ture whose goal is a machine 
that may even imitate human 

Conventional computers are 
superhuman only in the speed 
they apply to tedious, brick-by- 
brick logic, sorting mountains of 
spoon-fed data. Hopfield's sys- 
tems learn and judge for them- 
selves, and he's confident 
they'll eventually simulate emo- 
tions and creativity. If comput- 
ers someday paint, compose mu- 
sic, write, novels, and run gov- 
ernments, Hopfield will have to 
take some of the blame. 

The son of a Polish physicist, 
Hopfield inherited his father's 
can-do philosophy that every- 
thing in life — from smelling ros- 
es to the workings of the mind — 
can be fathomed with math and 
logic. So when artificial intelli- 
gence (Al) in digital computers 
reached a roadblock in the late 
Seventies as it bumped against 
the limits inherent in its design, 
Hopfield opened a new way. He 
worked out a math model of 
associative memory in large net- 
works that functioned in a way 
equivalent to neurons in real 
brains. Efforts to engineer neu- 
ral nets into silicon circuitry be- 
gan at Caltech, Bell Labs, and 

With an array of electronic sensors 
that measure the physical 
things being done to them, you 
have the means whereby 
consciousness could be an issue. 




"Let me define ii operationally." 


Neural nets can now 

play backgammon, recognize faces 

from parts of photos, 

identify airplanes on radar, learn 

languages, score credit 
for loans and mortgages, analyze 

fingerprints, read data- 
bases, calculate aerodynamic flow, 

schedule airline flights, 
test Pap smears, detect abnormal 

heartbeats, predict 
stock indexes, diagnose symptoms 

and prescribe medication, 
aim missiles, read handwritten zip 

codes, talk from written 
texts, play Ping-Pong, and read 

lips. Soon systems 
will check the faces of individuals 

going into secure 

■ buildings, enable industrial 

robots to pick 

among parts to fashion a product, 

someday imitate 
consciousness or be conscious. 

elsewhere. By 1988, even the 
grand guru of Al, Marvin Minsky of 
MIT, at first skeptical, predicted 
that -"neural technology is the way 
of the future." A defense official 
said 'neural-modeling technology 
would be "more important than the 
atom bomb," 

Hopfield's systems compute by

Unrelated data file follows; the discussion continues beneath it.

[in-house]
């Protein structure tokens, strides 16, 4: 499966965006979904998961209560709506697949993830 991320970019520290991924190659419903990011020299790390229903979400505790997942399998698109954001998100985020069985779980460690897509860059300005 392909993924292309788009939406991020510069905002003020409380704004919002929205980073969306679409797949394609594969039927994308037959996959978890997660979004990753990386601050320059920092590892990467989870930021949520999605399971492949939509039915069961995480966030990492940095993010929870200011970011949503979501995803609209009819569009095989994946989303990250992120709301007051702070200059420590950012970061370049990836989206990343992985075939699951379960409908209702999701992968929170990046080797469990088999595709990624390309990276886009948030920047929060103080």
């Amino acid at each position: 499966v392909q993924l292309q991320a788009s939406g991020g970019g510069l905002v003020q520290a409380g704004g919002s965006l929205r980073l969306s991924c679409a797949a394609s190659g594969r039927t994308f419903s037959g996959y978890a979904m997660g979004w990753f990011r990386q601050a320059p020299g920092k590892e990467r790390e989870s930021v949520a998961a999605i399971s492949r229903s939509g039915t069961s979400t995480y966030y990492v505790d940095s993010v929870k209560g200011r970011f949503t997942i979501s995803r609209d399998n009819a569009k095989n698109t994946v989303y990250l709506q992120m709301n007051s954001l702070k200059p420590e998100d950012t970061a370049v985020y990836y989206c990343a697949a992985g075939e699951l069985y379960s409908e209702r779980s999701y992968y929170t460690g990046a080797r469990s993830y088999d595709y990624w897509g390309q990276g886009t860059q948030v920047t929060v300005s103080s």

association, detect patterns, and 
form judgments. Like the human 
brain, they learn, generalizing 
from examples. Unlike strictly logic- 
based Al, they handle the random 
perceptions of the everyday 
world — recognizing faces and ob- 
jects and understanding human 
speech. Like humans, they have 
hunches and intuitions. A conven- 
tional computer will struggle to 
make sense out of bat, ball, and dia- 
mond. A neural network will catch 
the ball in its glove. 

No wild-eyed visionary, .but a so- 
ber mathematician, Hopfield none- 
theless predicts that we will have 

computers that will either imitate 
consciousness or be conscious — 

depending on your definition of 
that concept. So far, nearly all of 
these systems are software run on 
conventional computers that only 
simulate in slow motion the per- 
formances of neural-net hardware. 
Several companies, however, have 
made prototype neural chips. 

Sample neural cubes decorate 
Hopfield's desk: jewel-like squares 
the size of a quarter, gold wiring 
glinting against blue borders. Like 
the brain's neurons and synapses, 
neural chips respond and send sig- 
nals according to the strength and 
frequency of the signals passing 
through them rather than simply 
switching on or off in digital fash- 
ion. Actual neural nets built so far 
are much less powerful than a cock- 
roach's brain. Yet when neural 
chips are mass produced and hard- 
ware built, they should compute mil- 
lions of times faster than conven- 

tional machines. 

Hopfield is a tall, lanky figure who 
spews ideas with great precision 
and vitality. As interviewer Anthony 
Liversidge crossed the door of his of- 
fice, Hopfield sprang up from a 
knee chair at his computer, shook 
hands vigorously, and gave his full 
attention. Hopfield has no financial 
participation in the infant university- 
military-industrial neural-net complex 
his ideas have spawned. He has, 
however, won his share of prizes, 
from a MacArthur Foundation grant 
in 1983 to the Wright prize Harvey 
Mudd College awarded him, he 
jokes, for "being a dilettante." 

Omni: How do snails in real life com- 
pare to your computer models? 
Hopfield: My mathematical slugs are 
simple neural networks that corre- 
spond with the real slug's anatomy. 
They can easily produce the same- 
kinds of learning behavior as snails, 
My colleagues at Bell Labs have stud- 




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""'"Writing in 

Society for Psychical Re- [